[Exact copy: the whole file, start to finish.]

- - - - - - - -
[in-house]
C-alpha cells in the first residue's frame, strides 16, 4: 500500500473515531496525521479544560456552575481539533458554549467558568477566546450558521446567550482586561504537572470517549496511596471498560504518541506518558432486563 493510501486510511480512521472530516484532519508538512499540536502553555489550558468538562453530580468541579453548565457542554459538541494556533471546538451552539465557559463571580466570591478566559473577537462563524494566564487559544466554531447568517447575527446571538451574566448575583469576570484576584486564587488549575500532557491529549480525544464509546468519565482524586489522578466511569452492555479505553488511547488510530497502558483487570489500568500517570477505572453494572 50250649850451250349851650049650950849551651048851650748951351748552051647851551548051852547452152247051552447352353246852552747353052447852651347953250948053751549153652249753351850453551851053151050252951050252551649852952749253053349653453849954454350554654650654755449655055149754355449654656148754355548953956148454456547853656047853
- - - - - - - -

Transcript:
[in-house]
C-alpha cells in the first residue's frame, strides 16, 4: 500500500473515531496525521479544560456552575481539533458554549467558568477566546450558521446567550482586561504537572470517549496511596471498560504518541506518558432486563 493510501486510511480512521472530516484532519508538512499540536502553555489550558468538562453530580468541579453548565457542554459538541494556533471546538451552539465557559463571580466570591478566559473577537462563524494566564487559544466554531447568517447575527446571538451574566448575583469576570484576584486564587488549575500532557491529549480525544464509546468519565482524586489522578466511569452492555479505553488511547488510530497502558483487570489500568500517570477505572453494572 50250649850451250349851650049650950849551651048851650748951351748552051647851551548051852547452152247051552447352353246852552747353052447852651347953250948053751549153652249753351850453551851053151050252951050252551649852952749253053349653453849954454350554654650654755449655055149754355449654656148754355548953956148454456547853656047853